Salvatore Arancio • Emily Candela • Naomi St. Clair-Clarke • Susanne Kohler • Lucy May • Simeon Nelson • Catharyne Ward
Romantic introspection is a stereotypical label attached to the artist, and iota seeks to underline this notion with a gothic flourish. Iota is an examination of the miniscule and intricate within sculpture, photography, printmaking and animation. Reminiscent of the fantastic and supernatural of Victoriana the works selected will insist on the viewer’s introspection due to their many layers and detailing. Iota constructs microcosms where artists offer us a glimpse through their looking glasses. Behind an impulse to explore natural phenomena by recording them graphically lies the longing to understand something at its deepest level, a desire that might seem to belong to the realms of science, but can only be traced to Romanticism.
Mirrored in these artists’ processes, is the overall condition of their approach to their subject. The studio becomes an inner sanctum of concentrated ideas; a cocoon in which the outside and the everyday are shut out, leaving room for the deep introspection often sought in order to nurture the concept at the core of the work.
The Sculptors in the show create elegant silhouettes, reflecting the refinement and decorative qualities of the nineteenth century picturesque. Iota demonstrates the intimate relationship that these artists have with the physicality of the objects they create. Composite microcosmic parts draw the viewer into the artists’ world made from materials, which demand laborious application. Structures are executed with strange and fantastic processes. Iota has a melancholic ambiguity drawing us in with intense moments floating in a dark vampiric air.
Salvatore Arancio’s work explores beauty and sublime in nature and their relation with science. Interested in botany and geology and fascinated by the merging of myth and science in 19th century illustration, Arancio associates these notions with ideas of displacement and ambiguity. Employing a number of different media, including photography, video, etchings and photomontage, his work explores the state of suspension between the real and the fictional through an emphasis on construction and staging. Fictional landscapes are a recurring theme within Emily Candela’s film –making. Her ‘Heath Robinson’ –like model making techniques animate with what seem like pulleys and strings although behind this innocent construction lurks the hint of catastrophe.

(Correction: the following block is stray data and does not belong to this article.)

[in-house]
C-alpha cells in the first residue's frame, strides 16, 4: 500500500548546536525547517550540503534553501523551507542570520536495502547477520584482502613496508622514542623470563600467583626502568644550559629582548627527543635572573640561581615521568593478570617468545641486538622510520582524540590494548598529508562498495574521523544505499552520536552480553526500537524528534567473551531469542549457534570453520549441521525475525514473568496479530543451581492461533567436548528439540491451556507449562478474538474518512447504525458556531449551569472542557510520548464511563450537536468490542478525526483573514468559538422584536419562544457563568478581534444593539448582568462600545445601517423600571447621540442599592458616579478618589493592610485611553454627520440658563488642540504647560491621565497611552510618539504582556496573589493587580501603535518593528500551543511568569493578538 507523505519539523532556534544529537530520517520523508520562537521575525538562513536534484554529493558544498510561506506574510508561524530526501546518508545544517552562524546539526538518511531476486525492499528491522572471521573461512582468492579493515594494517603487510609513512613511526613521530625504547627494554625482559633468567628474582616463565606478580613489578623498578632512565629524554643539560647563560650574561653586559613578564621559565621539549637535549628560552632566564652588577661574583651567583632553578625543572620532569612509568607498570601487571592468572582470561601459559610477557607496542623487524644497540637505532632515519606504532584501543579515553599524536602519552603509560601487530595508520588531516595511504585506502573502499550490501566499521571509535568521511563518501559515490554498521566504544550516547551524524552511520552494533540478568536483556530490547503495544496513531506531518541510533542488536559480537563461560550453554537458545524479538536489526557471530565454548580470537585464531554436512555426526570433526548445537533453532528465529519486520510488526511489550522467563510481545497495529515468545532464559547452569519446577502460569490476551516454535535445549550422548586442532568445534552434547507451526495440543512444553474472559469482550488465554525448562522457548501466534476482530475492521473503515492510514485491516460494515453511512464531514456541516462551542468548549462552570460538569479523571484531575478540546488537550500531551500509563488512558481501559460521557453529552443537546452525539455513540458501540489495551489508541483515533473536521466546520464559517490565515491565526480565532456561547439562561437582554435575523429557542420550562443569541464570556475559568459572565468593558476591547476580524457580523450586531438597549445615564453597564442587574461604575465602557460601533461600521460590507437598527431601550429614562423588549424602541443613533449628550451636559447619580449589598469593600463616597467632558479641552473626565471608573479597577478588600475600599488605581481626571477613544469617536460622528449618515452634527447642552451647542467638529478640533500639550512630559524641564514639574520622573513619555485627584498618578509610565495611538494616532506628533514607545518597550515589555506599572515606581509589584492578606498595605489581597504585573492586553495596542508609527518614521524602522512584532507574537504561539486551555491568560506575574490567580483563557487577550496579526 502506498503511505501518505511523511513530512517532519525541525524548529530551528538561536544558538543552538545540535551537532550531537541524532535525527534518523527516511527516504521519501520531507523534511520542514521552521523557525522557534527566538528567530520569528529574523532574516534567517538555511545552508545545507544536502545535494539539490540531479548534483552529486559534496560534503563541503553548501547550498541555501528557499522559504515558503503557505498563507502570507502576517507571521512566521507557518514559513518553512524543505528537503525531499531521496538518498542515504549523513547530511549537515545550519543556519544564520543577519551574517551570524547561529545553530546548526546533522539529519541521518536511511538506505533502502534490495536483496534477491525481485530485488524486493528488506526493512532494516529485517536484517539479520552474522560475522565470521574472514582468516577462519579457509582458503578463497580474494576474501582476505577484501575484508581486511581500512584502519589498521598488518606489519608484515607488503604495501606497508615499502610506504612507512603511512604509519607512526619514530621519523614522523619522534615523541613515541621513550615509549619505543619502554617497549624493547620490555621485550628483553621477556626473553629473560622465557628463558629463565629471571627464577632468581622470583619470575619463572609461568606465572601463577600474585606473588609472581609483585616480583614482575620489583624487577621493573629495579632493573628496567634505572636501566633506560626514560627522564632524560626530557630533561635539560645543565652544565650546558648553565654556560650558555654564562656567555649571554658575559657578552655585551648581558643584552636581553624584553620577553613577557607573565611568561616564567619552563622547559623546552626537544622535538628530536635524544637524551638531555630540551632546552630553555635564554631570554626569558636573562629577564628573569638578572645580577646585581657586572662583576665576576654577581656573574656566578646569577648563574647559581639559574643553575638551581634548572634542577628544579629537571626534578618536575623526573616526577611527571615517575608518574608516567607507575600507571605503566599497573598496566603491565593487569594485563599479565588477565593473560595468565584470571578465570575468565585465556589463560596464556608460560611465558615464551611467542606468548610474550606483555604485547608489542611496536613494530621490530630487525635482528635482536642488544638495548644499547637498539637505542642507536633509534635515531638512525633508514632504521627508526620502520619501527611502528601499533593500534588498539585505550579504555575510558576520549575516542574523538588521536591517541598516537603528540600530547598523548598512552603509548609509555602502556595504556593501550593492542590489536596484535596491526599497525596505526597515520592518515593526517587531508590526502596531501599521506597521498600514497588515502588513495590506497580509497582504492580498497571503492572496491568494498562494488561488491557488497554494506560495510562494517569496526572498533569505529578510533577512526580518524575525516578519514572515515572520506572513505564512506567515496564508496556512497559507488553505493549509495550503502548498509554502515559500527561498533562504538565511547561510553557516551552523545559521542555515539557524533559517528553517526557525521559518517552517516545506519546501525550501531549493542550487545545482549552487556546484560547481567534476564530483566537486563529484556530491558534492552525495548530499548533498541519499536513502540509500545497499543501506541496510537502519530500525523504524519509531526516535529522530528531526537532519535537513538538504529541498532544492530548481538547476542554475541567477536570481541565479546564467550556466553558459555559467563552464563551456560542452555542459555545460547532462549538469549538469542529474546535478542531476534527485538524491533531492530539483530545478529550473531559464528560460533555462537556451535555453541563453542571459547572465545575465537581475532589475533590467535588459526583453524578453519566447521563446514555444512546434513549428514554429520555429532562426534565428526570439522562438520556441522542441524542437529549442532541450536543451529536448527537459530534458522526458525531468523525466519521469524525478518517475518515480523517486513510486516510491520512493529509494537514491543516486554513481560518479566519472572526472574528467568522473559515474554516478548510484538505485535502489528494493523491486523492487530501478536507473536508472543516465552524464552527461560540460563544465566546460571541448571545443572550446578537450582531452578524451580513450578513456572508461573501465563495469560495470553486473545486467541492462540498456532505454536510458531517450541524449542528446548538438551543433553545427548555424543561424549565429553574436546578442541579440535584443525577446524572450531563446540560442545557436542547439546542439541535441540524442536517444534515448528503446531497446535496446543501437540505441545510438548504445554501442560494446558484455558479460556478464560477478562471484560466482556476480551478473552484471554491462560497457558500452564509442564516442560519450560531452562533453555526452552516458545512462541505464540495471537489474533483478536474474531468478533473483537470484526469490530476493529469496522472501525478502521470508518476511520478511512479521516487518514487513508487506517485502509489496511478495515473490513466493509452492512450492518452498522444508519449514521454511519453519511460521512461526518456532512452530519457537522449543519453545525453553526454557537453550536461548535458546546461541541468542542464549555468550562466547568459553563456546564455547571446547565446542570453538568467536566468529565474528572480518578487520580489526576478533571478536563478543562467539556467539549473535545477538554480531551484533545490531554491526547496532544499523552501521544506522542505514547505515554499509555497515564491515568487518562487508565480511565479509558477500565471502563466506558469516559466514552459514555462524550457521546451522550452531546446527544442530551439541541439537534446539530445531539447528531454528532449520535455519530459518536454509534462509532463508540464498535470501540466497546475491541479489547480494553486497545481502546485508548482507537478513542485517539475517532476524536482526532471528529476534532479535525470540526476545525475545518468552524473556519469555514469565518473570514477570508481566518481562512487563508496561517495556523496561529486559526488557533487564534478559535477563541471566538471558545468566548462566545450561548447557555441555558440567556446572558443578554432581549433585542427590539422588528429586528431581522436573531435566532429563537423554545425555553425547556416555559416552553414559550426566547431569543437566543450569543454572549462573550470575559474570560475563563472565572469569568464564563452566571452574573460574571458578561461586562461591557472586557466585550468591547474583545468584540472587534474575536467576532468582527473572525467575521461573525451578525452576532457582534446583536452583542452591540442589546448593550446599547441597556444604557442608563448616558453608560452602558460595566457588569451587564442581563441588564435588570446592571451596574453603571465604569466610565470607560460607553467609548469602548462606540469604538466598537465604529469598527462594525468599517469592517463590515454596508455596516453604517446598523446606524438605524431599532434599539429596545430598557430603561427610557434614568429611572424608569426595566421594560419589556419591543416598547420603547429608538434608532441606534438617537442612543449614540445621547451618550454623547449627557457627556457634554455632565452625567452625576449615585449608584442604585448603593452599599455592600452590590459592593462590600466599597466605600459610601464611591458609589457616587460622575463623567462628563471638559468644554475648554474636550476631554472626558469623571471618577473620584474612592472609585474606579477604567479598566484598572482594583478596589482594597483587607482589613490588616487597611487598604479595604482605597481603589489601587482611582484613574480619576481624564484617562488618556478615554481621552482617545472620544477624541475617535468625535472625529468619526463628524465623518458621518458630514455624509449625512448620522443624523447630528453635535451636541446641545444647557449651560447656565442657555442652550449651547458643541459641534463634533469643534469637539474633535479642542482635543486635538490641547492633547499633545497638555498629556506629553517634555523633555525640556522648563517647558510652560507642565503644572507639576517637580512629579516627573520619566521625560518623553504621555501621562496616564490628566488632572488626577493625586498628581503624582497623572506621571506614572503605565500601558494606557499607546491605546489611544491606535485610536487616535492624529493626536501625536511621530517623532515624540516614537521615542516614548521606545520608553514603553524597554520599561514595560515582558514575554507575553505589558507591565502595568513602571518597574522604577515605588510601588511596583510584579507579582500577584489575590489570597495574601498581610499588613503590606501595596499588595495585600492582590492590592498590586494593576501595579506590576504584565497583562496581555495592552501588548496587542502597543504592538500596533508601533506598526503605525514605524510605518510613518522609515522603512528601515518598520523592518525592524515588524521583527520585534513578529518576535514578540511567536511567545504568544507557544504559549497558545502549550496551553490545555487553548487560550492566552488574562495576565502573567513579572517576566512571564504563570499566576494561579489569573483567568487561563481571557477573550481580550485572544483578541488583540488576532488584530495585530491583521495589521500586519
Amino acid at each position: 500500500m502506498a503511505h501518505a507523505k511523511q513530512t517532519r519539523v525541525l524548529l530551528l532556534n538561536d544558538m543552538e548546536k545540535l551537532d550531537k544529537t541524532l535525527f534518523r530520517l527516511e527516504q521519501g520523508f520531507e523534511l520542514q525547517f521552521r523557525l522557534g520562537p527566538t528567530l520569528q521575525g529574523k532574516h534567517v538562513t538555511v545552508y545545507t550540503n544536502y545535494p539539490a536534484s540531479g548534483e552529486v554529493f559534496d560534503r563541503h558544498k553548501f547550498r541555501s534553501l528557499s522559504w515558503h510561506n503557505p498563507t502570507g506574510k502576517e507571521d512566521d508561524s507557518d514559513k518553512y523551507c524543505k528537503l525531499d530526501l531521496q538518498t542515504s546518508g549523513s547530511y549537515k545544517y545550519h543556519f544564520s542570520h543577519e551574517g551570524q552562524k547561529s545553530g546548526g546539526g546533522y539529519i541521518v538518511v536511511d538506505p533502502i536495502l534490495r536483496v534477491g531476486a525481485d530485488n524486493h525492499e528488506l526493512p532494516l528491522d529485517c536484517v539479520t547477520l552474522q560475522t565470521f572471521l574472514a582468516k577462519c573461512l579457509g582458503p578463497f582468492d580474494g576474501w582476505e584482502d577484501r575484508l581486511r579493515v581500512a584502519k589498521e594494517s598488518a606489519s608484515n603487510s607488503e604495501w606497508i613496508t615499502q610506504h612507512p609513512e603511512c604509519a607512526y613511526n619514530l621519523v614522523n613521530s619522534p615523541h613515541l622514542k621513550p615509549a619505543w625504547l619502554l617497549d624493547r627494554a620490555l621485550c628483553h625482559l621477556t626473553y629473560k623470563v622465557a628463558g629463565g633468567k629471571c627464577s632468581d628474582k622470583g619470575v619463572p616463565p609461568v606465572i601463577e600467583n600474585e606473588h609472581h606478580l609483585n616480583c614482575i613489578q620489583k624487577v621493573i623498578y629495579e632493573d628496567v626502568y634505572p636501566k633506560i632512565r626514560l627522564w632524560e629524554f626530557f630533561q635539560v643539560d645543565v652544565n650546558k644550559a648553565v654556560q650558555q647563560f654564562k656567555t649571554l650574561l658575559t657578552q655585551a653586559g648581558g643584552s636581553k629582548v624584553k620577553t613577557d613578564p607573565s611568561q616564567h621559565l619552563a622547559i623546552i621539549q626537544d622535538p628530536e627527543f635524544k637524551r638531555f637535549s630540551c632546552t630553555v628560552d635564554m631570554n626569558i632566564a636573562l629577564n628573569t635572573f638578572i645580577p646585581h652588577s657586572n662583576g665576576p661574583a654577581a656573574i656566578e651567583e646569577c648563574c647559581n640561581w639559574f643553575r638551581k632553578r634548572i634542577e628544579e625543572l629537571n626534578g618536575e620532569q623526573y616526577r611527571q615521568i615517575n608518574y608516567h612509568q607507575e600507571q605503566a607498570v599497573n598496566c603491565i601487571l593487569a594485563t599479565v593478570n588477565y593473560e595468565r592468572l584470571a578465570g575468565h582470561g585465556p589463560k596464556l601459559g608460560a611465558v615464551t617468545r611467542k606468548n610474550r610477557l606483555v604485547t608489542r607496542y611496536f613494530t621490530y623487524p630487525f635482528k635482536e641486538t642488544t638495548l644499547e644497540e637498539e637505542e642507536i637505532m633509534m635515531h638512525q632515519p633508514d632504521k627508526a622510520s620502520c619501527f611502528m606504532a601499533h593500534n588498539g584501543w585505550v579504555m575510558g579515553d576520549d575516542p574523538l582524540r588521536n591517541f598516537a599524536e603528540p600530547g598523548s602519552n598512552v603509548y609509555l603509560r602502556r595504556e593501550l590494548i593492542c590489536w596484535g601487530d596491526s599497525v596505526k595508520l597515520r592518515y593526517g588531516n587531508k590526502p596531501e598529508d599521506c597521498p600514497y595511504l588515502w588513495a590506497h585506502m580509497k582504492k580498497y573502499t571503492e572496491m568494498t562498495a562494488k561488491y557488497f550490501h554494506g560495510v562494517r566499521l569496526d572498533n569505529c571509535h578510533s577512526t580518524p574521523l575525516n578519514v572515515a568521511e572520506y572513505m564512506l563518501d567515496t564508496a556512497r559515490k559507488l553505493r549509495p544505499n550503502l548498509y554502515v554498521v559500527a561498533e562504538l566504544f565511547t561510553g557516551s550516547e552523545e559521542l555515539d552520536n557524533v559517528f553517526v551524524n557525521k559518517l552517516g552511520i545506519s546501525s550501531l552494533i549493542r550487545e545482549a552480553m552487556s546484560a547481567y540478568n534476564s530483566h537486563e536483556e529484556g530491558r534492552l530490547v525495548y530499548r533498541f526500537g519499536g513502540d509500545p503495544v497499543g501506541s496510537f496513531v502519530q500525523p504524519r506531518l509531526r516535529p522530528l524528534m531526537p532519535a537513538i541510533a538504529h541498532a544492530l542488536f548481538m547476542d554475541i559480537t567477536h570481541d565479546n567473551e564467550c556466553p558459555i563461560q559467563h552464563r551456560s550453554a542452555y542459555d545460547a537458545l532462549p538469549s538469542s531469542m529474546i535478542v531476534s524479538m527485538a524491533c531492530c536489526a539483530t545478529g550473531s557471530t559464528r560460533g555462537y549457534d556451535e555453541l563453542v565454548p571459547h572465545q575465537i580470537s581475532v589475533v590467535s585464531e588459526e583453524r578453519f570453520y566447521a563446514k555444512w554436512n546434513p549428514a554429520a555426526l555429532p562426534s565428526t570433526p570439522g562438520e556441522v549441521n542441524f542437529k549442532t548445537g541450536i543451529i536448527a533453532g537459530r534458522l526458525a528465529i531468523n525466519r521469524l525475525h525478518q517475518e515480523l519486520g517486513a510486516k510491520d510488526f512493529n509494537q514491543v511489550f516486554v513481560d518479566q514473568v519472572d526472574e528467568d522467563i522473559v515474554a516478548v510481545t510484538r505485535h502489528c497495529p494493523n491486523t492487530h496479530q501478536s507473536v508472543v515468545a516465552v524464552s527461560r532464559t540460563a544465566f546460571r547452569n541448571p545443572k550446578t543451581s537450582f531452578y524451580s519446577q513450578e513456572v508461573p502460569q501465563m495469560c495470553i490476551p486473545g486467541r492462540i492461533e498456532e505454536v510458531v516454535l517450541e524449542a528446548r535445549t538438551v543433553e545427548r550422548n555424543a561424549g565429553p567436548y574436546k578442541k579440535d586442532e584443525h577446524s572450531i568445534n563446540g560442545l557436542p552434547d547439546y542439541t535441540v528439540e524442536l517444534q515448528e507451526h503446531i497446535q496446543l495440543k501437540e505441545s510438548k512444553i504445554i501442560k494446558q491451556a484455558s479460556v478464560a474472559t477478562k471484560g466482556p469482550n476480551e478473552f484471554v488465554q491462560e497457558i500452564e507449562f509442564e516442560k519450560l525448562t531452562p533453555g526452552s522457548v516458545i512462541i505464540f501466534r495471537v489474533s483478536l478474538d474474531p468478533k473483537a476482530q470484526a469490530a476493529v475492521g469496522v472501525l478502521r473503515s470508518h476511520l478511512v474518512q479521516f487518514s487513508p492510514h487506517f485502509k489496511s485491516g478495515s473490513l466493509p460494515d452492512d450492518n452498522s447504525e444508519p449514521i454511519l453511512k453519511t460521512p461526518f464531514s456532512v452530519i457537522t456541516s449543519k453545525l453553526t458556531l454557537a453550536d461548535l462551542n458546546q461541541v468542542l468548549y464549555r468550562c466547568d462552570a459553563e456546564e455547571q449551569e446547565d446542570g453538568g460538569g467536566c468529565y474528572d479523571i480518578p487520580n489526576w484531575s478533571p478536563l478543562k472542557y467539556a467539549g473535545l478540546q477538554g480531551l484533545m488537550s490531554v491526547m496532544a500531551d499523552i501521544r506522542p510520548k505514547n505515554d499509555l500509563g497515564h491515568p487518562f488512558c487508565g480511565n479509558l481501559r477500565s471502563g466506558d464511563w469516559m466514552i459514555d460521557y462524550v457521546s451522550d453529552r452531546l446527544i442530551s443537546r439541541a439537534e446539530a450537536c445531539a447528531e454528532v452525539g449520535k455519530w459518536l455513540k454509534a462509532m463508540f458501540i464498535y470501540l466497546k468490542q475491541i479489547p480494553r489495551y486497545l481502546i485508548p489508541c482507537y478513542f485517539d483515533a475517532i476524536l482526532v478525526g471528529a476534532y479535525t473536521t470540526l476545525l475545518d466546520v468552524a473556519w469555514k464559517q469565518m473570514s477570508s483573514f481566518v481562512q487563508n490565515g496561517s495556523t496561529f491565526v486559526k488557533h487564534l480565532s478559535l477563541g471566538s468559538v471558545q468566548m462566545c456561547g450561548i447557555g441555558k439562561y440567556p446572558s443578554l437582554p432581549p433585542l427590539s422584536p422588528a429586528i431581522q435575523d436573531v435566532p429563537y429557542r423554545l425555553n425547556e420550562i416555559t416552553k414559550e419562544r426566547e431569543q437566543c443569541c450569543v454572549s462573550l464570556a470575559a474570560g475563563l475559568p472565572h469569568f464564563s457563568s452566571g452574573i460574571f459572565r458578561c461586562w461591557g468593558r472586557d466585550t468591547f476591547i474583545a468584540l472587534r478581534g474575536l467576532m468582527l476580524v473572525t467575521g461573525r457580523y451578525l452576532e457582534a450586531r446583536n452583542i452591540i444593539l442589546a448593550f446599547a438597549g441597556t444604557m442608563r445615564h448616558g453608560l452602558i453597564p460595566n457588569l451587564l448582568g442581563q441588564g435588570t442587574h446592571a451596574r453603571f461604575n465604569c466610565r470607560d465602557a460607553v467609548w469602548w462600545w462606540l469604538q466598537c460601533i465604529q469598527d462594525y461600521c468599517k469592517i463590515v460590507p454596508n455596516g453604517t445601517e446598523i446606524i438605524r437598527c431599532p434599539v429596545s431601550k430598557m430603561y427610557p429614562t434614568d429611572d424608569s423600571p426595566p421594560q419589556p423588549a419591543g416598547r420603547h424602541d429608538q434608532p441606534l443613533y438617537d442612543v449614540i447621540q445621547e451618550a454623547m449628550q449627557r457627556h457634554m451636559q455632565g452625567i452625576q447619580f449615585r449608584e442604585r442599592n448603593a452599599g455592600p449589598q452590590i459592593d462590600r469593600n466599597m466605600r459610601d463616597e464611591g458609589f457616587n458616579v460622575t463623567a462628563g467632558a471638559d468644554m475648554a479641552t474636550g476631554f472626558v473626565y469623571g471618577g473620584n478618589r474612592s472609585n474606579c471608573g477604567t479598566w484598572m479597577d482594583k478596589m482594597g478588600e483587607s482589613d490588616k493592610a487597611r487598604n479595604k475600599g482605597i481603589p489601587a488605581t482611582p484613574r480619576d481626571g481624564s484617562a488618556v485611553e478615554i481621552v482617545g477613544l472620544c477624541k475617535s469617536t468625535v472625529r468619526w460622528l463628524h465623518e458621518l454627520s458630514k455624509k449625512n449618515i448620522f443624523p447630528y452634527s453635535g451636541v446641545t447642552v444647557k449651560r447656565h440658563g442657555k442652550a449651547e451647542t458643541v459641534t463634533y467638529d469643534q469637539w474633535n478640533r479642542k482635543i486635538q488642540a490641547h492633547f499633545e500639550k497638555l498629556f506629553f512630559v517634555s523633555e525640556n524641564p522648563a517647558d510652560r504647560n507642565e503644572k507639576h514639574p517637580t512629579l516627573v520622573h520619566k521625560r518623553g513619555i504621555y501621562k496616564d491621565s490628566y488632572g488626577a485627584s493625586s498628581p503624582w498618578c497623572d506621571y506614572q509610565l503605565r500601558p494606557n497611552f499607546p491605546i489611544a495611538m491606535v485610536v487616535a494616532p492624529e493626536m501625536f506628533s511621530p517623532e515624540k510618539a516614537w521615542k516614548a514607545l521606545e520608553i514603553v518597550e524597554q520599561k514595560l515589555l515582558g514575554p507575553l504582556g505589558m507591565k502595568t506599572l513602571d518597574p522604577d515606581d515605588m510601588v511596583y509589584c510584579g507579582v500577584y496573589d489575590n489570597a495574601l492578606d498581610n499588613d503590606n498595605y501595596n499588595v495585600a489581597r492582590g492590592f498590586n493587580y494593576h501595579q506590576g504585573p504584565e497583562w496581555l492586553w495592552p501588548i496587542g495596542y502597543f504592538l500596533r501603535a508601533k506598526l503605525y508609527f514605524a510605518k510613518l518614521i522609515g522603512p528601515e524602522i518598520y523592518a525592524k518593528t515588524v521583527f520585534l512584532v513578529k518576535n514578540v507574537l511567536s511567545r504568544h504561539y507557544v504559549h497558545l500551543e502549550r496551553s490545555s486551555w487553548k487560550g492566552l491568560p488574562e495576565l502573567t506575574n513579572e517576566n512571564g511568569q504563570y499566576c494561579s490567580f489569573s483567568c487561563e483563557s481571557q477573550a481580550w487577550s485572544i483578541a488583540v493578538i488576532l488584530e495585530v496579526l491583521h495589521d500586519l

Salvatore Arancio was selected for New Contemporaries 2007 and has been included in group shows ‘No Room for the Groom ‘ curated by Gregorio Magnani , Herald St, 2007 and ‘SVO6’ Studio Voltaire in 2006. Emily Candela graduated from Central St Martins School of Art in 2006, she lives and works in Los Angeles, US. Since her graduation she has been short listed for this years New Contemporaries and has exhibited in Novas Contemporary and The Jerwood Space, London in 2007.
New works from Naomi St. Clair-Clarke and Catharyne Ward both demonstrate similar interests. They embrace a folk ethic as their works evoke a collective memory using overtly maudlin Victorian craft.
Catharyne Ward was born in the UK and graduated from Royal College of Art 1986-88. She has exhibited widely in the UK, Europe and in Central and Western USA. Recent projects include Romantic Detachment, PS1 New York, assisted by an Arts Council and Grizedale research grant and residency at the Center for Land Use Interpretation, Utah; culminating in Destiny Manifest - Eden's End, Cafe Gallery Projects, London. Naomi St. Clair-Clarke graduated from Camberwell School Of Art, London this year. Iota will be St. Clair-Clarke’s debut exhibition after graduating.
Sculptors Simeon Nelson and Lucy May hover between the chaotic explosion of nature and the definition and order of ornamentation. Both practices seem overloaded with swirling pattern, exploding with bountiful replications of nature’s generative processes. Whilst Nelson problematises the high-minded seriousness of Modernist formalism with a domestic ornamental aesthetic May stages what appears to be a conversation between subcultures, finding common ground with iconography of Victorian romanticism and the heavy excesses of decorative kitsch.
Lucy May graduated from The Ruskin Schools Oxford two years ago she lives and works in London Simeon Nelson was born London, lived most of his life in Australia and returned to London in 2001. He was short listed for the Jerwood Sculpture Prize 2003 and has exhibited internationally, including Museum of Modern Art, Melbourne and PS1, New York. Nelson's work is well known within the public realm. He recently completed a major permanent public sound work along William Barak Bridge for the City of Melbourne, Australia.
Susan Kohler returns to Cell Project Space to present her 'ad hoc' dark room experiments. She transforms mundane arrangements of household objects into dramatic tableaux, where she appears to be on a journey through fantastic landscapes. For this exhibition she goes one step further to expose image onto 16mm film by again powering a bicycle dynamo lamp and reflections from an ornate mirror. Kohler's evanescent self-portraits are evocative of half-submerged memories.
Between 2002-2004 after graduating from the Slade Susan Kohler curated ‘Evidence’, Essor Gallery and ‘Gatsby’ at The Hackney Working Men’s Club and appeared in Elfriede Jelinek, (curated by Sophie Von Hellerman), Fortescue Gallery, London. and The Truth Society (curated by Mustafa Hulusi) Northern Gallery of Contemporary Art, Sunderland. Kohler now lives and works in Berlin.